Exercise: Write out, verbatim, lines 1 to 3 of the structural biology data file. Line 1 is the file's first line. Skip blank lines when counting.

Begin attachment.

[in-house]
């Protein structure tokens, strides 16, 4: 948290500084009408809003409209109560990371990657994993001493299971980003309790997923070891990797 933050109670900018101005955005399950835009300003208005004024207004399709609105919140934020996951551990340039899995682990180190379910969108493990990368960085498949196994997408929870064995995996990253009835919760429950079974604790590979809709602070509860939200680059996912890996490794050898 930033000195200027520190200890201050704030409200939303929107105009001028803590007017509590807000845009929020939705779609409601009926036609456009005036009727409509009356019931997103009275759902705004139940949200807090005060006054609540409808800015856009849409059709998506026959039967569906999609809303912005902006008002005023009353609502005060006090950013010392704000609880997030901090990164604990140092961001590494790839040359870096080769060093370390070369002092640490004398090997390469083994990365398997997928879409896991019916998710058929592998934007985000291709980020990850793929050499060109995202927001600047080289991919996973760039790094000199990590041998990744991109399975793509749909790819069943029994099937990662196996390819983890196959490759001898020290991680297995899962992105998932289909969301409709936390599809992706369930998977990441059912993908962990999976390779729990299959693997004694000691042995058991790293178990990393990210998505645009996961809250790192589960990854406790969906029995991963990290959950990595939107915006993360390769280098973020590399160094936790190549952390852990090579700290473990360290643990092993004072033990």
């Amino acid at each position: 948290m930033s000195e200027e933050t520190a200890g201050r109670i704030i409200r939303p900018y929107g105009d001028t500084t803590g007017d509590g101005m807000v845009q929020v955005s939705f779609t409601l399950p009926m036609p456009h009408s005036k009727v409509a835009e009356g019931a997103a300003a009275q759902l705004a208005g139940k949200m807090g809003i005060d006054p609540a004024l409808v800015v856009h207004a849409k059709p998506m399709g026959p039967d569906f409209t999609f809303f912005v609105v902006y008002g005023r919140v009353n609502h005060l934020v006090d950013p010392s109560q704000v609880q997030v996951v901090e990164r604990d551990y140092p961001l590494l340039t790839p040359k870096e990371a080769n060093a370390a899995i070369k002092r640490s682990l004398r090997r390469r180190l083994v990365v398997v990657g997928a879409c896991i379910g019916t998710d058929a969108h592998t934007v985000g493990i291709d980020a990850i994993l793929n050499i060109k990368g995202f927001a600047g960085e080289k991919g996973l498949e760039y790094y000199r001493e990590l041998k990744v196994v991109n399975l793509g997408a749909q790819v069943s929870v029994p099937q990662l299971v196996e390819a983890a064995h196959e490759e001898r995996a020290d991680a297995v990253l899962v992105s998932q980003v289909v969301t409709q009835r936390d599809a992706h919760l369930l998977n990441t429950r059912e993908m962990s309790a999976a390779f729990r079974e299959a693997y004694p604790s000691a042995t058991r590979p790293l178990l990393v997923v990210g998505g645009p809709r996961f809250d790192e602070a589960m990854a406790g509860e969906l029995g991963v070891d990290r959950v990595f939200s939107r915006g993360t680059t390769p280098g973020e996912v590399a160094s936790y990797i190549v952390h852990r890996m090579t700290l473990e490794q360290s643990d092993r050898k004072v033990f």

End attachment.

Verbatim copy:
[in-house]
């Protein structure tokens, strides 16, 4: 948290500084009408809003409209109560990371990657994993001493299971980003309790997923070891990797 933050109670900018101005955005399950835009300003208005004024207004399709609105919140934020996951551990340039899995682990180190379910969108493990990368960085498949196994997408929870064995995996990253009835919760429950079974604790590979809709602070509860939200680059996912890996490794050898 930033000195200027520190200890201050704030409200939303929107105009001028803590007017509590807000845009929020939705779609409601009926036609456009005036009727409509009356019931997103009275759902705004139940949200807090005060006054609540409808800015856009849409059709998506026959039967569906999609809303912005902006008002005023009353609502005060006090950013010392704000609880997030901090990164604990140092961001590494790839040359870096080769060093370390070369002092640490004398090997390469083994990365398997997928879409896991019916998710058929592998934007985000291709980020990850793929050499060109995202927001600047080289991919996973760039790094000199990590041998990744991109399975793509749909790819069943029994099937990662196996390819983890196959490759001898020290991680297995899962992105998932289909969301409709936390599809992706369930998977990441059912993908962990999976390779729990299959693997004694000691042995058991790293178990990393990210998505645009996961809250790192589960990854406790969906029995991963990290959950990595939107915006993360390769280098973020590399160094936790190549952390852990090579700290473990360290643990092993004072033990």
């Amino acid at each position: 948290m930033s000195e200027e933050t520190a200890g201050r109670i704030i409200r939303p900018y929107g105009d001028t500084t803590g007017d509590g101005m807000v845009q929020v955005s939705f779609t409601l399950p009926m036609p456009h009408s005036k009727v409509a835009e009356g019931a997103a300003a009275q759902l705004a208005g139940k949200m807090g809003i005060d006054p609540a004024l409808v800015v856009h207004a849409k059709p998506m399709g026959p039967d569906f409209t999609f809303f912005v609105v902006y008002g005023r919140v009353n609502h005060l934020v006090d950013p010392s109560q704000v609880q997030v996951v901090e990164r604990d551990y140092p961001l590494l340039t790839p040359k870096e990371a080769n060093a370390a899995i070369k002092r640490s682990l004398r090997r390469r180190l083994v990365v398997v990657g997928a879409c896991i379910g019916t998710d058929a969108h592998t934007v985000g493990i291709d980020a990850i994993l793929n050499i060109k990368g995202f927001a600047g960085e080289k991919g996973l498949e760039y790094y000199r001493e990590l041998k990744v196994v991109n399975l793509g997408a749909q790819v069943s929870v029994p099937q990662l299971v196996e390819a983890a064995h196959e490759e001898r995996a020290d991680a297995v990253l899962v992105s998932q980003v289909v969301t409709q009835r936390d599809a992706h919760l369930l998977n990441t429950r059912e993908m962990s309790a999976a390779f729990r079974e299959a693997y004694p604790s000691a042995t058991r590979p790293l178990l990393v997923v990210g998505g645009p809709r996961f809250d790192e602070a589960m990854a406790g509860e969906l029995g991963v070891d990290r959950v990595f939200s939107r915006g993360t680059t390769p280098g973020e996912v590399a160094s936790y990797i190549v952390h852990r890996m090579t700290l473990e490794q360290s643990d092993r050898k004072v033990f």